IT is the Real MVP IT is the Real MVP

IT is the Real MVP

#Technology
by Austin Anderson
Austin Anderson Austin Anderson Edtech Thought Leader
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There’s very little everyone can agree on in a K12 school district. Still, the majority of respondents to a recent survey from the widely used Clever platform of 1,500 teachers, administrators, and vendors has revealed one thing we all agree on—edtech in schools:
  • 63% of teachers report that edtech is key in lightening their workloads.
  • 79% of teachers think students really embrace edtech
  • 74% of administrators think edtech helps teachers educate and engage students more effectively.
Particularly during pandemic-era remote learning, effective edtech has never been more important to a school district, which brings us to a hard truth: Edtech is only as valuable as the people who make it possible: the IT professionals in K12 school districts.

 

What does a day in K12 IT look like?

There are two sides of tasks K12 IT folks tackle daily.

The first is long-term infrastructure projects, which usually come with deadlines and school board expectations. For example, these projects might include refreshing all network switches across the district: multiple areas, multiple buildings, mucho time required. These projects take time to plan, maintenance windows are difficult to match up with busy school days, and there are always unexpected quirks that pop up at the last minute to slow down the process.

Alongside the bigger projects, IT technicians take daily helpdesk calls for users. This can add up to thousands of tickets per year. (Don’t forget to scale that number as the district population grows.) Oftentimes, the K12 IT staff is in charge of maintaining phone systems, fixing devices (which can include Chromebooks, laptops, interactive displays, digital signage and more), building network infrastructure, checking servers running critical systems, training staff on security, pulling footage from surveillance cameras, maintaining door access systems, deploying security patches and updates, and even making sure the live stream of a sports or music event is up and running.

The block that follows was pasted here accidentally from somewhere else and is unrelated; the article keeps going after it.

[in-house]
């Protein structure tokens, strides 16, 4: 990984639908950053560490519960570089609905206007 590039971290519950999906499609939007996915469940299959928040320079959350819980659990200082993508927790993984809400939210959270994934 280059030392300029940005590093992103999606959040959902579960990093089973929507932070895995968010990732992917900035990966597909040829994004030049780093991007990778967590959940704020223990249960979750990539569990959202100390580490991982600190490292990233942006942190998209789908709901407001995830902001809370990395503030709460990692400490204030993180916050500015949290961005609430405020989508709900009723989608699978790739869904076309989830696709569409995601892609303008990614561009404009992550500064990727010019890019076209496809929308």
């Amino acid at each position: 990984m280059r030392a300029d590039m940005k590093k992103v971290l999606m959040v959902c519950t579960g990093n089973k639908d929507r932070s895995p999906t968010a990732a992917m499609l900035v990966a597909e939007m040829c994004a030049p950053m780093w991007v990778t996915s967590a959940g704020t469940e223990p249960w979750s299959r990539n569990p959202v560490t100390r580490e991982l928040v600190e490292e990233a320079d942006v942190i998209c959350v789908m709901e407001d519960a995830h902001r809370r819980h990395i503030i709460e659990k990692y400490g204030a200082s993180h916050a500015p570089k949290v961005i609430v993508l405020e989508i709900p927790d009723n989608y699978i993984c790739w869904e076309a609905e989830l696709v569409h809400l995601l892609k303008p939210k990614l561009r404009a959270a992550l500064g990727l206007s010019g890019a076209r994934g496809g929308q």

Being an IT team of one makes it hard to find balance with an ever-refilling backlog of both projects and user tickets alike. But it’s hard to even walk through the halls without someone stopping you for a question or status report about a tech issue. In so many of these cases, internal IT is waiting for updates from external support and product channels. The end user can’t possibly know that, but it’s on the IT pro to explain the delay occurring through no fault of their own.

Documentation is one of the first things to go out the window when time is of the essence, which makes the IT department of one particularly risky. It makes it hard (maybe even impossible) to take a break without dropping the ball for a whole district’s worth of users who are depending on you.

The fix? A great student information system and vendor-supported teams who are available to pitch in with projects in your district.

Offload some of your longer-term projects to a visiting team of expert personnel. They have tactical experience and knowledge to take on projects to ease transitions between IT personnel or as a benefit—allowing the IT department to take a much-needed break without sacrificing security or momentum.

 

Challenges eased by vendor IT support

Early adoption of technologies goes smoother when you have someone in your corner. There’s a nagging stereotype that the IT guy “wants a new toy”—not so.

The reality is that they’re entrusted to keep the network safe and need to stay up-to-date with the latest and greatest technology to do so. Then there’s the matter of cybersecurity. No IT professional envisions a career featuring data breaches in the headlines—neither do district administrators for that matter. Cybersecurity is everyone’s job, but so much pressure falls on the IT department to fill any gap a criminal might exploit. The nice part of having an additional level of IT support? Vendor teams are always around when you really need them.

Network infrastructure and security are not nice to have—they’re critical to business function. Instead of viewing IT as an expense, shift the viewpoint to seeing it as a complete solution top to bottom from building network infrastructure to user training. The good news is, you never have to tackle it all on your own.
 

Follow-up resource: The Cost of Proactive vs. Reactive Data Security

How's your cybersecurity strategy? Learn the cost difference between preparation and reaction.

 

Austin Anderson Austin Anderson Edtech Thought Leader
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